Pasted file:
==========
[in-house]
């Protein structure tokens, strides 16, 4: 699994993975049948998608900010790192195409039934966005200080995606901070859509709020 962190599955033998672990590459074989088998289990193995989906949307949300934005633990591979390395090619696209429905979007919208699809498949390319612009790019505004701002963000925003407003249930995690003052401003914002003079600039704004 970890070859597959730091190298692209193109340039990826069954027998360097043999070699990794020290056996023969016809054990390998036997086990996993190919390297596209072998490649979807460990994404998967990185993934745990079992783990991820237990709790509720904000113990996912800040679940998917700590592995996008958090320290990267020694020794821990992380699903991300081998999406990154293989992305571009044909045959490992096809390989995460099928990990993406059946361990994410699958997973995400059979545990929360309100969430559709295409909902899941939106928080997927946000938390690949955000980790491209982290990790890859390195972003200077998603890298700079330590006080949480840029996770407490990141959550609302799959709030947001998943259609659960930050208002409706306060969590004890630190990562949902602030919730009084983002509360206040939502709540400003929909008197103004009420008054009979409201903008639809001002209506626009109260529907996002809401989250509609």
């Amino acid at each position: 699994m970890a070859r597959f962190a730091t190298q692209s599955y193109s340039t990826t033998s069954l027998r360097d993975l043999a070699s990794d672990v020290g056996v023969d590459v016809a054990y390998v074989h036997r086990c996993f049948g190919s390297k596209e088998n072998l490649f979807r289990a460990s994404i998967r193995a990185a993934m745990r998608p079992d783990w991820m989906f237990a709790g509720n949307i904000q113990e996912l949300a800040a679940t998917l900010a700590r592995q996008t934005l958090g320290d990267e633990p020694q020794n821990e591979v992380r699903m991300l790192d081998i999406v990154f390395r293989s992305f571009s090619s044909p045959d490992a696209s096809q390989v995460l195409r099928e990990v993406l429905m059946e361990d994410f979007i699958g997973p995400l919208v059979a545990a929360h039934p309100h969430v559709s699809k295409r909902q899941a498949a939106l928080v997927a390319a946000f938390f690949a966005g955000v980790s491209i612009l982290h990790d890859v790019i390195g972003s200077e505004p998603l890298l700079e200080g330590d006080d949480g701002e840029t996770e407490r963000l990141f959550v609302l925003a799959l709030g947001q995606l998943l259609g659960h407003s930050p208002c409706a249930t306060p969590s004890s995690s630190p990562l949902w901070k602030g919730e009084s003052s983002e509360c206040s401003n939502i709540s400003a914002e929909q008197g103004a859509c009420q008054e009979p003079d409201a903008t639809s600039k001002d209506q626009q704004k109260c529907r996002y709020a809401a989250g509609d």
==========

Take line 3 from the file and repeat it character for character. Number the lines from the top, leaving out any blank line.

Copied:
């Amino acid at each position: 699994m970890a070859r597959f962190a730091t190298q692209s599955y193109s340039t990826t033998s069954l027998r360097d993975l043999a070699s990794d672990v020290g056996v023969d590459v016809a054990y390998v074989h036997r086990c996993f049948g190919s390297k596209e088998n072998l490649f979807r289990a460990s994404i998967r193995a990185a993934m745990r998608p079992d783990w991820m989906f237990a709790g509720n949307i904000q113990e996912l949300a800040a679940t998917l900010a700590r592995q996008t934005l958090g320290d990267e633990p020694q020794n821990e591979v992380r699903m991300l790192d081998i999406v990154f390395r293989s992305f571009s090619s044909p045959d490992a696209s096809q390989v995460l195409r099928e990990v993406l429905m059946e361990d994410f979007i699958g997973p995400l919208v059979a545990a929360h039934p309100h969430v559709s699809k295409r909902q899941a498949a939106l928080v997927a390319a946000f938390f690949a966005g955000v980790s491209i612009l982290h990790d890859v790019i390195g972003s200077e505004p998603l890298l700079e200080g330590d006080d949480g701002e840029t996770e407490r963000l990141f959550v609302l925003a799959l709030g947001q995606l998943l259609g659960h407003s930050p208002c409706a249930t306060p969590s004890s995690s630190p990562l949902w901070k602030g919730e009084s003052s983002e509360c206040s401003n939502i709540s400003a914002e929909q008197g103004a859509c009420q008054e009979p003079d409201a903008t639809s600039k001002d209506q626009q704004k109260c529907r996002y709020a809401a989250g509609d």